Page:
Check constraints may be used to enforce business rules directly in each database without requiring additional application logic. Once defined, the business rule is physically implemented and can not be bypassed. Check constraints provide improved productivity for at least the following reasons: (1) no additional programming is required, allowing database administrators to implement business rules as check constraints without involving the application programming staff; (2) check constraints provide better data integrity since validation is always executed whenever the data in the associated column(s) is inserted or updated, and the business rule cannot be bypassed during ad hoc processing and dynamic SQL operations; (3) check constraints promote consistency because they are implemented once and always enforced, whereas rules incorporated into application logic must be executed by each program that modifies the data to which the constraint applies, resulting in duplicative code that is difficult to maintain; and (4) check constraints implemented directly within the database system will typically outperform the corresponding application code.
 There is, however, an important class of business rules which cannot be expressed and enforced using the conventional column and table check constraint mechanisms that are typically available to database users. The members of this class of constraints can be defined by a specified relationship between pairs of adjacent rows when adjacency is defined by a specified ordering of the data. Existing technology would require the use of triggers to model such complex constraints. Triggers are stored procedures which are executed upon a certain event, such as a table update, insert or delete operation. However, triggers capable of testing relationships between data in different rows are difficult to write for those without special programming skills, and result in much less efficient processing.
 It is an object of the present invention to more easily specify and more efficiently enforce conditions that are defined by a relationship between different rows in a database table.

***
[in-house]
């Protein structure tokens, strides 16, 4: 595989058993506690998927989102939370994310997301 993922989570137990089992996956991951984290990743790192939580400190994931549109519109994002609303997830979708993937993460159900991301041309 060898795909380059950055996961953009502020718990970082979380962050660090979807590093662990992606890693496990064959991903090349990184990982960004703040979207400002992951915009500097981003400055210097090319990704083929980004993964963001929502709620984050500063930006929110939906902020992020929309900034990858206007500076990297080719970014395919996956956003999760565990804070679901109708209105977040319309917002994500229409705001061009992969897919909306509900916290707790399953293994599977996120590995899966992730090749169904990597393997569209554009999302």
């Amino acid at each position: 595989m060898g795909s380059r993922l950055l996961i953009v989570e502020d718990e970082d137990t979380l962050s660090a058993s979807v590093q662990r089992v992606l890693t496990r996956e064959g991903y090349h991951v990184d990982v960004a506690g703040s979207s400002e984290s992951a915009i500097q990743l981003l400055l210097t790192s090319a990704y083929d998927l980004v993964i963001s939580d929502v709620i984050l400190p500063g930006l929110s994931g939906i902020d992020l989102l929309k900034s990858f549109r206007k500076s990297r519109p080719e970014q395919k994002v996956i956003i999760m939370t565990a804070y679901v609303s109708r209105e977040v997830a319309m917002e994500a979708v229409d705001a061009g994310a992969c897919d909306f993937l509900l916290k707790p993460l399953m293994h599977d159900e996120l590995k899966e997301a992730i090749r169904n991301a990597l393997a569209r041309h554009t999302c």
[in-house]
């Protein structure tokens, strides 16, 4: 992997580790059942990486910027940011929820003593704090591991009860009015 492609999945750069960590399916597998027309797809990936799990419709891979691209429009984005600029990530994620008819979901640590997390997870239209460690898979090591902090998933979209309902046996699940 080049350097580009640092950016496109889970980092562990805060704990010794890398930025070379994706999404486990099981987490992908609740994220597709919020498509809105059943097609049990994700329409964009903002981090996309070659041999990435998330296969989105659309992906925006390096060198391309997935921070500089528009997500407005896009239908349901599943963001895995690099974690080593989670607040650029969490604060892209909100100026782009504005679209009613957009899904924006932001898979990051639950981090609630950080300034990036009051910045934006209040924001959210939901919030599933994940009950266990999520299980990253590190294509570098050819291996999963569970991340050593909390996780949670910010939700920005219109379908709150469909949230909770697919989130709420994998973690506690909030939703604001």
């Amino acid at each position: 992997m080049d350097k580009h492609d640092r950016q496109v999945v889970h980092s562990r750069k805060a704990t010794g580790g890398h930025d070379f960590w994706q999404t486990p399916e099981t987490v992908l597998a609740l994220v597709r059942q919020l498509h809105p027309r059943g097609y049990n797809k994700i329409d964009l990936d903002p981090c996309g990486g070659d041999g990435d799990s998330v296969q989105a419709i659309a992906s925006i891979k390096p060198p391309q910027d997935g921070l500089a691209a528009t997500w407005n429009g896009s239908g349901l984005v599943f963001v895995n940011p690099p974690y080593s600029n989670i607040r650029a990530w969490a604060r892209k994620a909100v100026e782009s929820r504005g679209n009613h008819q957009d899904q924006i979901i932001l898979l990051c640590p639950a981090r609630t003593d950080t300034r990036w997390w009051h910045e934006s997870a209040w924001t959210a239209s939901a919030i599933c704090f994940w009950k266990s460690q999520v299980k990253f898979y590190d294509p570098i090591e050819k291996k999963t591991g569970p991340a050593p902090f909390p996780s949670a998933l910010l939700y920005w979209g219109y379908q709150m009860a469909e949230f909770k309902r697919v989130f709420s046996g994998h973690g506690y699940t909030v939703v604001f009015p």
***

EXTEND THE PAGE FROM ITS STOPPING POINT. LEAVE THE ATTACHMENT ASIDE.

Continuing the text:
As contemplated by the invention, conditions are enforced between pairs of adjacent rows when adjacency is defined by some ordering of the data. These inter-row conditions, here called “ordered check constraints,” are expressed by a logical expressions which define a required relationship between the attributes of a given row and its predecessor. Arbitrarily complex expressions involving these sets of attributes can be formed to model the constraints of interest. These expressions can be created by the database in support of, for example, traditional primary key or uniqueness constraints, or they can be provided by the database user to model new more complex constraints such as a requirement that there be no gaps in a list of serial numbers. These constraints can then be efficiently supported in the presence of a b-tree or another ordered index structure by identifying any inserted, updated or deleted rows and evaluating the expression in the context of those rows and any associated adjacent rows.
 This approach is similar to that typically used in existing database systems to support primary key and uniqueness constraints. The present invention provides the user with the ability to model a much richer set of constraints using a generalized expression which extends and enhances the functionality of check constraints to permit relationships of data in different rows to be defined and enforced.
 These and other objects, features and advantages of the present invention may be more clearly understood by considering the following detailed description of a specific embodiment of the invention. In the course of this description, frequent reference will be made to the attached drawing.
FIG. 1 is a flow chart illustrating the steps performed by a database system during the creation and enforcement of an ordered check constraint which implements the invention.
FIG. 2 shows the syntax for the query_partition_clause of an ordered constraint statement expressed in Structured Query Language (SQL).
FIG. 3 is a syntax diagram for the order_by_clause referenced in FIG. 6.
FIG. 4 shows the syntax for the using_index_clause referenced in FIG. 5.
FIG. 5 is a syntax diagram for the constraint_state clause referenced in FIG. 6.
FIG. 6 shows the syntax for the table_or_view_constraint clause.
FIG. 7 is a syntax diagram for the lag function.